The Royal Australian College of Physicians (RACP) wants NSW cask wine prices dramatically increased to discourage binge drinking.
RACP has written a submission to the parliamentary review of NSW liquor laws, asking for them to be tightened.
It wants the government to consider limiting the density of bottle shops as part of liquor licensing and introducing a minimum price for alcohol.
RACP’s drug and alcohol expert Professor Paul Haber said: “Now is not the time for complacency.
“Instead, we should be talking about more ways we can strengthen our laws to protect the community from other forms of alcohol-related harm.”
A four litre box of NSW cask wine that sells for around $13 at bottle shops would increase to $52.
“We know that the rates of alcohol consumption in Australia are contributing to a significant disease burden for individuals and our health services,” Prof Haber said.
“Alcohol use contributes to the burden of 30 diseases and injuries, including alcohol use disorders, eight types of cancer, chronic liver disease and 12 types of injury, predominantly road traffic injuries, suicide and self-inflicted injuries.”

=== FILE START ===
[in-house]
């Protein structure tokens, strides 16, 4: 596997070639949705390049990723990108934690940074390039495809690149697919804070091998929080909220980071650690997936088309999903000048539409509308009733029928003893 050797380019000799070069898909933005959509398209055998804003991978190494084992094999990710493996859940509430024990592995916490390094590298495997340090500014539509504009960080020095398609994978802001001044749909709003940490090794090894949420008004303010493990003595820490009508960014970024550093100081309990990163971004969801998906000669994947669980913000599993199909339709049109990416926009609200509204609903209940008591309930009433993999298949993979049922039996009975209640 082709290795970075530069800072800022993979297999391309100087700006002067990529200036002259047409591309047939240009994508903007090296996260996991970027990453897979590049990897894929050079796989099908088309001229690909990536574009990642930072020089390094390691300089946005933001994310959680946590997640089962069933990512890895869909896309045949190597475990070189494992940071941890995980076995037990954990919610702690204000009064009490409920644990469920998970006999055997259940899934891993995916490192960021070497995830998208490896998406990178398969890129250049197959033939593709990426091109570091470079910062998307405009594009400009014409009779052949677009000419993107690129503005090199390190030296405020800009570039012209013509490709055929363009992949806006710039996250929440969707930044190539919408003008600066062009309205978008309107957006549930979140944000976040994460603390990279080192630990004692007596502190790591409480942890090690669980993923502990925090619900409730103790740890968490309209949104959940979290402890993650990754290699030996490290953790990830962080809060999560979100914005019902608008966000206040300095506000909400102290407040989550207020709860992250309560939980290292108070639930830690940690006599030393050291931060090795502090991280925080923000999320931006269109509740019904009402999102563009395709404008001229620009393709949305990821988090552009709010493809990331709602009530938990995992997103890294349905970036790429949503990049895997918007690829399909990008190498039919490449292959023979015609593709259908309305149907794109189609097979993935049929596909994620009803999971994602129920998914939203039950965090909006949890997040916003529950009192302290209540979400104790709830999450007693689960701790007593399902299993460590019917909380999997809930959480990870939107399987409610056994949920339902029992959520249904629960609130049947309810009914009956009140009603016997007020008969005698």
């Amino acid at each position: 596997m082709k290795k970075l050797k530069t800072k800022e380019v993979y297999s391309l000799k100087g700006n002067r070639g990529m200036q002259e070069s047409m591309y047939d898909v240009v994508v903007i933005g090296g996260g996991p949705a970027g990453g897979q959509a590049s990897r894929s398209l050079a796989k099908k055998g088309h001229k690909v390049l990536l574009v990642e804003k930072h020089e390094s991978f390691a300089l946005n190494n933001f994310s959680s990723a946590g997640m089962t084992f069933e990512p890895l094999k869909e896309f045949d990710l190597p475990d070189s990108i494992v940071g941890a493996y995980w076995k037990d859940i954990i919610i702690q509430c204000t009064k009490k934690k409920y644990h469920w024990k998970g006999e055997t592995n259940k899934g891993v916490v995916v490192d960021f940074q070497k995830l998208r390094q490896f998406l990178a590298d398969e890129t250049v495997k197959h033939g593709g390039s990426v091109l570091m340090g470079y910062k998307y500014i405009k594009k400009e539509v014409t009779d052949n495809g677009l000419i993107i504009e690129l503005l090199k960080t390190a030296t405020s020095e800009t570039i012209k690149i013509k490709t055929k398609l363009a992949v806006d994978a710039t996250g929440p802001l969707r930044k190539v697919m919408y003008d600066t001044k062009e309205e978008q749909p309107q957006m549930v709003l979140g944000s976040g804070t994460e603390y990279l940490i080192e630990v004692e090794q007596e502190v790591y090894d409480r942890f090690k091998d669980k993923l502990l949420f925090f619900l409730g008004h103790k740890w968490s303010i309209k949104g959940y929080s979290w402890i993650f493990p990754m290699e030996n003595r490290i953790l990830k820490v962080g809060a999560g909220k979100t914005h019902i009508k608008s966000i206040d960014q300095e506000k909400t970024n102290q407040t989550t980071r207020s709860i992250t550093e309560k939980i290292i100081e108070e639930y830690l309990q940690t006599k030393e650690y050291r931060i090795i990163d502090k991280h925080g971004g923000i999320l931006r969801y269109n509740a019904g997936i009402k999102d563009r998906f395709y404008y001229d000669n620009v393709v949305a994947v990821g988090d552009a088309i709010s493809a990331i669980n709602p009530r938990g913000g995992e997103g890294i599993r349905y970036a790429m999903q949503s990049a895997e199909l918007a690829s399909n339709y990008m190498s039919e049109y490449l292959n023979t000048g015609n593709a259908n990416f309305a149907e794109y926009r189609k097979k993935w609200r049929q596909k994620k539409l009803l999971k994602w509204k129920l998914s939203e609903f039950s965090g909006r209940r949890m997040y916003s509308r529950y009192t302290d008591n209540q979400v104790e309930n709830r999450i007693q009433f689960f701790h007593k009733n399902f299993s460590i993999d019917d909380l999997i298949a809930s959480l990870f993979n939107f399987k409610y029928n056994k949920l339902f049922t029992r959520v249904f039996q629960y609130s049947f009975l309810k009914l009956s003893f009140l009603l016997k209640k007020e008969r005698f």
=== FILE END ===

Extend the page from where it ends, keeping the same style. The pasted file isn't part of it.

Advocacy group Last Drinks, made up of doctors and allied health workers, agrees.
“The facts are clear. Sydney’s successful alcohol laws have saved lives and prevented thousands of injuries,” the campaign’s spokesman Dr Tony Sara said.
“There is absolutely no doubt the laws have significantly reduced major alcohol-related injuries in both Kings Cross and the CBD. St Vincent’s Hospital has seen a 24.8% reduction of seriously injured patients during high alcohol periods and a 50% reduction in serious head injuries between 8pm and 8am.”
Last year, the Northern Territory became the first Australian jurisdiction to put a floor price on alcohol.
The territory’s parliament passed the laws in August 2018, which require alcohol to be sold for at least $1.30 per standard drink.
Cask wine sales have plummeted in the NT since the laws were introduced.
The chief executive of Australian Grape and Wine, Tony Battaglene, told the Sydney Morning Herald that minimum floor pricing was a “blunt instrument” that targeted “poor people”.
“We are watching how it goes in the Northern Territory but we believe all it has done is take cask wine out of the market and so people will substitute it for other forms, possibly drugs,” Battaglene said.
“We believe that a better response would be more targeted measures around responsible drinking.”
A cross-party parliamentary committee is currently examining submissions from supporters and opponents regarding the lock-out laws.
It is due to report back to parliament by the end of September.